A Monroe County judge has denied attempts by a Georgia company to reinstate a permit to fill wetlands as part of plans to build a frac sand operation there.
Since 2015, Atlanta-based Meteor Timber has sought approval to build a $75 million frac sand processing and rail loading facility on property that includes a rare forested wetland. The DNR issued a permit to fill 16 acres of wetlands in 2017 despite objections from agency staff. The approval of the permit sparked an ongoing dispute involving the state, company, environmental groups and the Ho-Chunk Nation.
The Ho-Chunk Nation is pleased the judge denied the company's appeal, according to Ryan Greendeer, public relations officer for the Ho-Chunk Nation Legislature.
"We know that there is a need for economic development, but we're glad that at least this time it was balanced with also the need to protect the health and welfare of tribal members and our greater community," said Greendeer.
Environmental groups like Clean Wisconsin and Midwest Environmental Advocates hailed the ruling. In a statement, an attorney for Clean Wisconsin said the ruling shows the DNR must follow both "science and the law when reviewing wetland fill permits."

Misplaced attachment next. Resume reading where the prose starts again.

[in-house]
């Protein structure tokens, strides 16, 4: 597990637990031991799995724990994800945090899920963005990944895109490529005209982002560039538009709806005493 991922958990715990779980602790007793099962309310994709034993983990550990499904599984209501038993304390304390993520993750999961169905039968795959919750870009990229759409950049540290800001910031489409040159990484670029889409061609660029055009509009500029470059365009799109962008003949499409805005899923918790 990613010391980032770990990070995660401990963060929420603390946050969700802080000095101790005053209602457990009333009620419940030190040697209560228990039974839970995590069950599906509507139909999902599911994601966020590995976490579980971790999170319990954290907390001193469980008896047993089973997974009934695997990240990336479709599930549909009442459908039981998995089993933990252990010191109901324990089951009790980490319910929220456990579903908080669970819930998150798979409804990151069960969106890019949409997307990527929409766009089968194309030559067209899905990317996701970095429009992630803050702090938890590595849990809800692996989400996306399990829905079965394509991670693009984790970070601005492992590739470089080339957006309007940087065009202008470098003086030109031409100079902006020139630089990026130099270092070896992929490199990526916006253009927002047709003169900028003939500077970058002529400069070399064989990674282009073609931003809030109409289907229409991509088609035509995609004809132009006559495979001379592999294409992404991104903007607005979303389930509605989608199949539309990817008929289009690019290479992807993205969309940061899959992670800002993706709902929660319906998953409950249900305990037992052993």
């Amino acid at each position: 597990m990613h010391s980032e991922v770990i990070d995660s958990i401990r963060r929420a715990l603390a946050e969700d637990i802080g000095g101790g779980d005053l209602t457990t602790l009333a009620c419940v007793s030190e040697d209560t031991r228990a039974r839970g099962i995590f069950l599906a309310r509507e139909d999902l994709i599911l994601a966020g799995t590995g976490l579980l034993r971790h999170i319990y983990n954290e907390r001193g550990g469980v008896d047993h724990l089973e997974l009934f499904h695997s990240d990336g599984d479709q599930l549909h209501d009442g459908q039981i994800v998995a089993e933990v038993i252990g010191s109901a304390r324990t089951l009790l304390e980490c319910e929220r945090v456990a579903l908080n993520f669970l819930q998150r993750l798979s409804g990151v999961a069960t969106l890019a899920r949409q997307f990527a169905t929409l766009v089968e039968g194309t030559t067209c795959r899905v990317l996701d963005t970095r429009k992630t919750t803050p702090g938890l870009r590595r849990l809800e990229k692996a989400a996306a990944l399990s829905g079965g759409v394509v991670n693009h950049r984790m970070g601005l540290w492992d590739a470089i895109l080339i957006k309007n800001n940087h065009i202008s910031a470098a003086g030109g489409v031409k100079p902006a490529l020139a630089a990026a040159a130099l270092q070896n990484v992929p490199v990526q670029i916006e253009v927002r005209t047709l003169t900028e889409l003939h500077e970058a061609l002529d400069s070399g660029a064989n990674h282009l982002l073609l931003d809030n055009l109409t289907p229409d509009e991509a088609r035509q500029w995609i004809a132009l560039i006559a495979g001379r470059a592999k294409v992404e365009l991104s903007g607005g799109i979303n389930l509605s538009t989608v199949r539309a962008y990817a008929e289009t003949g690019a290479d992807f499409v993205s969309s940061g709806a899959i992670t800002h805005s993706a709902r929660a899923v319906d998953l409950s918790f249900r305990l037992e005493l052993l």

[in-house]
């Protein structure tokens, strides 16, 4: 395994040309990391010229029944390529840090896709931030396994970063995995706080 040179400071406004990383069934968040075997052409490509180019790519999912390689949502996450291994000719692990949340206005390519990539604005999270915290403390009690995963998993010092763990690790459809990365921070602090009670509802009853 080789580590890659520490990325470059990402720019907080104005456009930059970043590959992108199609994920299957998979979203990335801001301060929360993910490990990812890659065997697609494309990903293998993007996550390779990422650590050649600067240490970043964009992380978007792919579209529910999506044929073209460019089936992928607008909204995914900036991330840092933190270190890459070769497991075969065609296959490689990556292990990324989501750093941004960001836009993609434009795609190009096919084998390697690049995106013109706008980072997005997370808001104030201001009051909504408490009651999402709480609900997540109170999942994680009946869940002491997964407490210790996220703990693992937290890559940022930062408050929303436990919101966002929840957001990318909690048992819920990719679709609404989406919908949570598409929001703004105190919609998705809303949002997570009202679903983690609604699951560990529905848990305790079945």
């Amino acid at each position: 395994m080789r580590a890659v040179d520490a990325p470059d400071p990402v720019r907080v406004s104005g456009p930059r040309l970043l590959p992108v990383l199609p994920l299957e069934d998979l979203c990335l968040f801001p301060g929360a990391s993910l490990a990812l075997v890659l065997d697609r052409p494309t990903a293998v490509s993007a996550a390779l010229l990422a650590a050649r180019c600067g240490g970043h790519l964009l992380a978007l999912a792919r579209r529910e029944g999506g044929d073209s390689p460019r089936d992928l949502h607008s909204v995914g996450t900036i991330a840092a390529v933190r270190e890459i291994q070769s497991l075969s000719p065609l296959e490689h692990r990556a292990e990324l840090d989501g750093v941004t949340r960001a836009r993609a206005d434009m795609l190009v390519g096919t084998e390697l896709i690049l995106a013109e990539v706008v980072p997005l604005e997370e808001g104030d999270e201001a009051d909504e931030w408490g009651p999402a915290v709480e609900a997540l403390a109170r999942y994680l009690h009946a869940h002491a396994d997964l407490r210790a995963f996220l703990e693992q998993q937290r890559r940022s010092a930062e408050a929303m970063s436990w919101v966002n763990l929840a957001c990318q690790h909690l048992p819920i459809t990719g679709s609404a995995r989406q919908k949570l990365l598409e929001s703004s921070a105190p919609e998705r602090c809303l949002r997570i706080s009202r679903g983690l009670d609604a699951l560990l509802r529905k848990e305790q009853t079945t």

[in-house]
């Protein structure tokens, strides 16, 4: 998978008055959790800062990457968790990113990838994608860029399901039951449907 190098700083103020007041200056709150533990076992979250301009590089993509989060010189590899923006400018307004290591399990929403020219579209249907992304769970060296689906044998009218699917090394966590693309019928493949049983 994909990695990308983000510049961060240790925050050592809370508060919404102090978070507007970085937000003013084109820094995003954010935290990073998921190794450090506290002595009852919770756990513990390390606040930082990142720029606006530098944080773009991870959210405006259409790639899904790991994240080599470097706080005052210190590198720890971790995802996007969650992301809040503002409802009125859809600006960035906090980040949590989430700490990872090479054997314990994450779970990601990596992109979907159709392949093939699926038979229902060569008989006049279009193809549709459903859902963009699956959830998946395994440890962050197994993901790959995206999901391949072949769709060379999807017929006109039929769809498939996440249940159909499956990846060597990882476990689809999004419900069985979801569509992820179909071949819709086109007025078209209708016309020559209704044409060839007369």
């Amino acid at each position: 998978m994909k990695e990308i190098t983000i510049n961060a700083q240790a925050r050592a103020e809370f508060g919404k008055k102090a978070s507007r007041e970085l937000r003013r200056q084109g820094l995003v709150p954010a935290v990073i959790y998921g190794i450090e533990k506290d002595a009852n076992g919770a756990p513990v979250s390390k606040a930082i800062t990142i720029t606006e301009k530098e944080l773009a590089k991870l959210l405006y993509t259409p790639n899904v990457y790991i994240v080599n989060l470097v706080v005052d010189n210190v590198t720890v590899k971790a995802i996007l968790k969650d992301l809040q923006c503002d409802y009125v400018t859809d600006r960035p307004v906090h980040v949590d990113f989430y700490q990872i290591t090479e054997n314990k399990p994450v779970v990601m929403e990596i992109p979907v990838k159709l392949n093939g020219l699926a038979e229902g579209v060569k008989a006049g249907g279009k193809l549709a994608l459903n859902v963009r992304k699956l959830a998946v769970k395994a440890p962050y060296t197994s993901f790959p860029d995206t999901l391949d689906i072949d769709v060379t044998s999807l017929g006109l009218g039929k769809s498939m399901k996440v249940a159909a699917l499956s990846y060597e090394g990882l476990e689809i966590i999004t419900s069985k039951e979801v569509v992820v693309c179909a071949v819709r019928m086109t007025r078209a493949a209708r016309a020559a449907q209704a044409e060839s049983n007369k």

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"This is definitely a case that's about wetlands and protecting from frac sand air and water pollution, but it's also very much about clean governments and transparent decision-making," said Peg Sheaffer, MEA spokesperson.
An attorney for Meteor Timber didn't immediately return a request for comment Monday afternoon.
The Atlanta-based company had sought to have the permit reinstated after the Ho-Chunk Nation and environmental groups challenged the permit. An administrative law judge ruled in 2018 that the DNR improperly signed off on the wetlands fill because the agency lacked enough information to determine environmental impacts.
WPR previously obtained records showing DNR employees felt pressured to approve the permit in the midst of information they say was lacking on the company's plans for wetland mitigation. Meteor Timber planned to preserve more than 600 acres of wetlands as part of the project.
The company appealed the administrative law judge's decision to the Wisconsin DNR. DNR Secretary Preston Cole declined to review the matter, saying it was up to the courts to decide. The company subsequently took the agency to court over the permit.